It would be mighty difficult to allow college students on campus, and then keep student-athletes isolated off campus from September to December.
I wanted to get that out of the way first, because a college football bubble was already unlikely to happen. Now it’s even more unlikely as fall camp is scheduled to start in a week on Friday, Aug. 17. But if there was a college football bubble, similar to the one the NBA has instituted since June and is still in as they complete what is left of their regular season, I have an idea of what it could like, specifically for the SEC and Tennessee.
Like the NBA, the games would be zoned for one region. In this case, we’ll go with Atlanta: the football capital of the South and a logical location. Most league campuses are within a 5-6 hour drive of the city. The only schools that aren’t are LSU, Texas A&M, Arkansas and Missouri, all of which are at least seven hours away.
Atlanta is also the site of the 2020 SEC Championship Game. Outside of not housing the SEC’s league offices, which reside a few hours away in Birmingham, Atlanta is an SEC town, despite it being home to only one power five team that doesn’t reside in the conference.
All 14 teams could be housed at various hotels in the area, adhering to the same strict guidelines NBA players have had to follow to ensure social distancing and limited contact outside of games.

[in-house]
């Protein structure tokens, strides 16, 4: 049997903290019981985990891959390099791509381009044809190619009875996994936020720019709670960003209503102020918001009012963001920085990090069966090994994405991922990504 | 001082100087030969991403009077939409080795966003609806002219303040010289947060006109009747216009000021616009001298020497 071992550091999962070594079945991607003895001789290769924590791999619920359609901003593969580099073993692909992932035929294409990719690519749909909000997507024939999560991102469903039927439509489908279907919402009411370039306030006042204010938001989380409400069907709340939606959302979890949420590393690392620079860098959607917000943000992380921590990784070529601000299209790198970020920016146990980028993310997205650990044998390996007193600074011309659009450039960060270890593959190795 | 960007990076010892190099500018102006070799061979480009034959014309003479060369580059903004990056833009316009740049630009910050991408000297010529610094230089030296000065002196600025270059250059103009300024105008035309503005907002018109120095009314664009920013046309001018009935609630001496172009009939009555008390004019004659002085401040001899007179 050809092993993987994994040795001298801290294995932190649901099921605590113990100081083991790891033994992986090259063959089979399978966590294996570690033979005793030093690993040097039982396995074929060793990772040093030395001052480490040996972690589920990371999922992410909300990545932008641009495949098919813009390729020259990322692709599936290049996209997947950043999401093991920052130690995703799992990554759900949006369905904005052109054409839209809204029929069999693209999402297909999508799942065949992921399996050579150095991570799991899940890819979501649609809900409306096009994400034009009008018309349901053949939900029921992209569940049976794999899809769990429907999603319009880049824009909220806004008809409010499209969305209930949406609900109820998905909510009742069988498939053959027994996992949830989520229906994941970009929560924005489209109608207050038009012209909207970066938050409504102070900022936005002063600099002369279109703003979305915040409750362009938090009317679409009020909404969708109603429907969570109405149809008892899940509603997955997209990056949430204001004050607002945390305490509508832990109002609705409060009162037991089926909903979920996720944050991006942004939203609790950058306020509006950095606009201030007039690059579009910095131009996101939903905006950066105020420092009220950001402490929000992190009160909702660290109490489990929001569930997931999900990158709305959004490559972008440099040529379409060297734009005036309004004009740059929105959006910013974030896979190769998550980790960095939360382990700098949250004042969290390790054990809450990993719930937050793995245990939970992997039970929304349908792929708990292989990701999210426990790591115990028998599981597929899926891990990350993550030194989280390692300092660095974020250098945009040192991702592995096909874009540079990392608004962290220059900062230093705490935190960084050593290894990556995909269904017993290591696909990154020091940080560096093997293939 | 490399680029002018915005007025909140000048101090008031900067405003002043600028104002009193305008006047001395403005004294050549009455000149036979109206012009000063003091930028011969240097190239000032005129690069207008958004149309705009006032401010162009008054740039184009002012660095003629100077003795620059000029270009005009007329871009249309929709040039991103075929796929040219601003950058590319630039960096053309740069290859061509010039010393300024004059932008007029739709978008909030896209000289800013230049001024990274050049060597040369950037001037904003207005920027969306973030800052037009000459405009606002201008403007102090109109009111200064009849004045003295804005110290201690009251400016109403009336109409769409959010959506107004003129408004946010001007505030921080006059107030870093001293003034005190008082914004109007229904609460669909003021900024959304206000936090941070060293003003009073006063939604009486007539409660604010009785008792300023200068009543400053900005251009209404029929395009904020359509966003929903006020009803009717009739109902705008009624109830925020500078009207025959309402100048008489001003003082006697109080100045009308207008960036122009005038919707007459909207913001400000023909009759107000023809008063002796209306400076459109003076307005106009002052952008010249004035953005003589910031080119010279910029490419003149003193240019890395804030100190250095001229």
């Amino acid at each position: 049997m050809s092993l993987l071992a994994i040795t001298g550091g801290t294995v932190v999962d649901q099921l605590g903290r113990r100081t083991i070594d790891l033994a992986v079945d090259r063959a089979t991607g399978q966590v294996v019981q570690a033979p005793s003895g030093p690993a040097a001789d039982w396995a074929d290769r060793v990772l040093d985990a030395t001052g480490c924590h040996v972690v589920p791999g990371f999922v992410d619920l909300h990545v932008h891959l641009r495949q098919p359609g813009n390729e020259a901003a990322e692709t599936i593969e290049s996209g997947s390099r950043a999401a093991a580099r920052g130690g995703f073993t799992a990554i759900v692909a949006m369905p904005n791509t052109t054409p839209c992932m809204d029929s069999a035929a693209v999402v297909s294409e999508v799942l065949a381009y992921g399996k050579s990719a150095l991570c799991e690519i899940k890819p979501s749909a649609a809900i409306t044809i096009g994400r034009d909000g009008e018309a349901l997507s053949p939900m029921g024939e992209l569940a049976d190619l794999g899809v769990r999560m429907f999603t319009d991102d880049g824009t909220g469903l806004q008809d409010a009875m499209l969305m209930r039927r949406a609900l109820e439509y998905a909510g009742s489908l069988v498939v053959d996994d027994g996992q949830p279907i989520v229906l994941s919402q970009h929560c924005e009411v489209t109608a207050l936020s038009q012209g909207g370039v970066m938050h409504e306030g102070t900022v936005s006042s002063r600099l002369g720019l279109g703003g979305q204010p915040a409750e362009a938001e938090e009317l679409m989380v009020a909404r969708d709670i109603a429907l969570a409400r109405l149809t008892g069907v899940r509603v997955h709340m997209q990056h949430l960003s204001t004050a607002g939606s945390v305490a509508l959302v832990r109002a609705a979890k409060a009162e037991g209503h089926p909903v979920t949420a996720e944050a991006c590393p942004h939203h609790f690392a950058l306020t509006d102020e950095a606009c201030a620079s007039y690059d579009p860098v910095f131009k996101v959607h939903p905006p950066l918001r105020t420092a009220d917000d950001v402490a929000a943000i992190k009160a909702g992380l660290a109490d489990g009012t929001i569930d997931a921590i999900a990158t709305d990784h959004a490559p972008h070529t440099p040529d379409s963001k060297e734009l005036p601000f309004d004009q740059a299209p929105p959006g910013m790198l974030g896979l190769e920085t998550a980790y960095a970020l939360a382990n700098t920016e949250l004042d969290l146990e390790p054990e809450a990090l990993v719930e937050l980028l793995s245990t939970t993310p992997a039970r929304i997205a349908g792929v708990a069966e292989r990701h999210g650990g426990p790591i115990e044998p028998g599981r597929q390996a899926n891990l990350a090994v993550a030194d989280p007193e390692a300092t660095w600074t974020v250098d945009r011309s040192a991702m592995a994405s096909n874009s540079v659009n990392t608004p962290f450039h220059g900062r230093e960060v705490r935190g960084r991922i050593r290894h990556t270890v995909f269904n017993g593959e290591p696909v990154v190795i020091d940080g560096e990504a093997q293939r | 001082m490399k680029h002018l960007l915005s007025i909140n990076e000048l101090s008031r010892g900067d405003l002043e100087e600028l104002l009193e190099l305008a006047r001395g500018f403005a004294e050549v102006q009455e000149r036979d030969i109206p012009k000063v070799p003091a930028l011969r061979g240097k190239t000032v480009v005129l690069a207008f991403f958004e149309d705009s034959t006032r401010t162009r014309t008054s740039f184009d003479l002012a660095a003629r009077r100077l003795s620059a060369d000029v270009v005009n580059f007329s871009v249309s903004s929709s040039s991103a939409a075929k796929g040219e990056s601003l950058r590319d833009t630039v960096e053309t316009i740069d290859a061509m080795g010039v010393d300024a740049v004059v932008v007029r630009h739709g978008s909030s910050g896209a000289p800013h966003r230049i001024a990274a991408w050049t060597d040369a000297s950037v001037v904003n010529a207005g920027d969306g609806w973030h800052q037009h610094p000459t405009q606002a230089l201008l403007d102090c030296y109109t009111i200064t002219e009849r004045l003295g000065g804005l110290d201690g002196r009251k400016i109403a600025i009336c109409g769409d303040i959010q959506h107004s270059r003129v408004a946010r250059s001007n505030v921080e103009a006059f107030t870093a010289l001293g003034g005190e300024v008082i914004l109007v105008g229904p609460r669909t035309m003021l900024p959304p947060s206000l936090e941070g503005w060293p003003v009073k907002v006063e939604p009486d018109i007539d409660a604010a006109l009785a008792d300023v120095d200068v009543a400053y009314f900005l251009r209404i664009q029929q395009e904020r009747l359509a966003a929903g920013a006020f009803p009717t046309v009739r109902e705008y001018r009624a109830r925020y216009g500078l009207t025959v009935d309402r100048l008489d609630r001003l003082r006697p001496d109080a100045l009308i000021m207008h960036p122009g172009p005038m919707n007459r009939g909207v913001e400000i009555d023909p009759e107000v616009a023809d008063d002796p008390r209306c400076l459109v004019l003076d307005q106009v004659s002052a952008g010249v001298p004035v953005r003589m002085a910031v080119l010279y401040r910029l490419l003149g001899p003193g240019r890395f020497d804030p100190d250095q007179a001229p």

Again, telling players who are supposed to be students first and athletes second — amateur athletes at that — to stay in one place for at least three months with no visitors would be hard to justify. For the sake of the idea, however, the bubble has been a success for the NBA thus far. Especially when you consider the fact that the MLB opted not to go down a similar path and has already had to postpone games due to COVID-19 outbreaks since the season started late last month.
As for the games, ideally the locations would be limited to Mercedes-Benz Stadium, the site of the SEC Championship Game since 2017. But playing multiple games on the same field in a single weekend would be hard to pull off. Like the Big Ten and Pac 12 schedules that were released in the past two weeks, SEC games would be played between Thursday-Saturday with Mercedes-Benz Stadium hosting three games throughout the weekend and various high school stadiums throughout the Atlanta metro area.
Other venues could include Kennesaw State’s Fifth Third Stadium or Georgia State’s Turner Field when those programs are not playing at home.
The bubble could also apply to other power five conferences as well. The Big Ten could isolate and play in Indianapolis or Chicago, the Big 12 in Dallas, the ACC in Charlotte and the Pac 12 in Los Angeles.
If a bubble were possible, it could go a long way in the 2020 college football season being played out in full, but it’s a little late to throw such a drastic plan together. With players from the Big Ten and Pac 12 threatening to boycott the season over health and safety concerns, as well as for the empowerment for student-athletes, league officials would have a hard time convincing those same players to uproot their lives even more so by staying isolated off campus.
For now, we’ll just have to sit and wait for the SEC to release their conference only schedule and hope for the best.